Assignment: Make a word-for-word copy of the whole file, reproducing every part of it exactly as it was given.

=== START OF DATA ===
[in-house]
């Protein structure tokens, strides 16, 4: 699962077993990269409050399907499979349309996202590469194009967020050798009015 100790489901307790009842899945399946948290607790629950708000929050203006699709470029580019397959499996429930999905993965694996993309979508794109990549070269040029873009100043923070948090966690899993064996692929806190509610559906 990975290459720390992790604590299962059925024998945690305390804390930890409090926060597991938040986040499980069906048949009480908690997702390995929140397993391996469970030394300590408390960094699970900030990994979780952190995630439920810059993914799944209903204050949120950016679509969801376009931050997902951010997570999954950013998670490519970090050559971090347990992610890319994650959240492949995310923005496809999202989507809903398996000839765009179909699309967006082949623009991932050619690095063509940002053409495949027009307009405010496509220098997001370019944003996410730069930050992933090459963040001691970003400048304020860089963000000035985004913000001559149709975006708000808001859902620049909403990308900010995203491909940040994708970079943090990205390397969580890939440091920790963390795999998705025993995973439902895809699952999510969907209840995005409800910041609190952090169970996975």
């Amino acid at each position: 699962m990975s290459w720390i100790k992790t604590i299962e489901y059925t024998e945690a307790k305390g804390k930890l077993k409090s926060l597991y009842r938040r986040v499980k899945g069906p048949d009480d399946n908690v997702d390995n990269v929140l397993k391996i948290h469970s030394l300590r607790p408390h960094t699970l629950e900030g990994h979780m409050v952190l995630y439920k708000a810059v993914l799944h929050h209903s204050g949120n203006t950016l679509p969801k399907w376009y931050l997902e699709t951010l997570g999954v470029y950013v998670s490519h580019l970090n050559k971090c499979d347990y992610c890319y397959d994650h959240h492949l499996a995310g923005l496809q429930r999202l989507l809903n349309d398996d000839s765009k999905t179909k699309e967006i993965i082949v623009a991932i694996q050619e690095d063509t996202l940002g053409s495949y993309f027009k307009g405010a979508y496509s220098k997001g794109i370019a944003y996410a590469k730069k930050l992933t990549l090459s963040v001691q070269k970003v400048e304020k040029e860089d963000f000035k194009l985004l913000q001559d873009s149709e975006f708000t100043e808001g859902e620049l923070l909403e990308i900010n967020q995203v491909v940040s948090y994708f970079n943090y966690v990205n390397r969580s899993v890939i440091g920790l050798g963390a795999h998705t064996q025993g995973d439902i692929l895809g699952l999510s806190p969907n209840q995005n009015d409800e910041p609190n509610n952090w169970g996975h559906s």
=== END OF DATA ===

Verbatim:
[in-house]
């Protein structure tokens, strides 16, 4: 699962077993990269409050399907499979349309996202590469194009967020050798009015 100790489901307790009842899945399946948290607790629950708000929050203006699709470029580019397959499996429930999905993965694996993309979508794109990549070269040029873009100043923070948090966690899993064996692929806190509610559906 990975290459720390992790604590299962059925024998945690305390804390930890409090926060597991938040986040499980069906048949009480908690997702390995929140397993391996469970030394300590408390960094699970900030990994979780952190995630439920810059993914799944209903204050949120950016679509969801376009931050997902951010997570999954950013998670490519970090050559971090347990992610890319994650959240492949995310923005496809999202989507809903398996000839765009179909699309967006082949623009991932050619690095063509940002053409495949027009307009405010496509220098997001370019944003996410730069930050992933090459963040001691970003400048304020860089963000000035985004913000001559149709975006708000808001859902620049909403990308900010995203491909940040994708970079943090990205390397969580890939440091920790963390795999998705025993995973439902895809699952999510969907209840995005409800910041609190952090169970996975």
């Amino acid at each position: 699962m990975s290459w720390i100790k992790t604590i299962e489901y059925t024998e945690a307790k305390g804390k930890l077993k409090s926060l597991y009842r938040r986040v499980k899945g069906p048949d009480d399946n908690v997702d390995n990269v929140l397993k391996i948290h469970s030394l300590r607790p408390h960094t699970l629950e900030g990994h979780m409050v952190l995630y439920k708000a810059v993914l799944h929050h209903s204050g949120n203006t950016l679509p969801k399907w376009y931050l997902e699709t951010l997570g999954v470029y950013v998670s490519h580019l970090n050559k971090c499979d347990y992610c890319y397959d994650h959240h492949l499996a995310g923005l496809q429930r999202l989507l809903n349309d398996d000839s765009k999905t179909k699309e967006i993965i082949v623009a991932i694996q050619e690095d063509t996202l940002g053409s495949y993309f027009k307009g405010a979508y496509s220098k997001g794109i370019a944003y996410a590469k730069k930050l992933t990549l090459s963040v001691q070269k970003v400048e304020k040029e860089d963000f000035k194009l985004l913000q001559d873009s149709e975006f708000t100043e808001g859902e620049l923070l909403e990308i900010n967020q995203v491909v940040s948090y994708f970079n943090y966690v990205n390397r969580s899993v890939i440091g920790l050798g963390a795999h998705t064996q025993g995973d439902i692929l895809g699952l999510s806190p969907n209840q995005n009015d409800e910041p609190n509610n952090w169970g996975h559906s």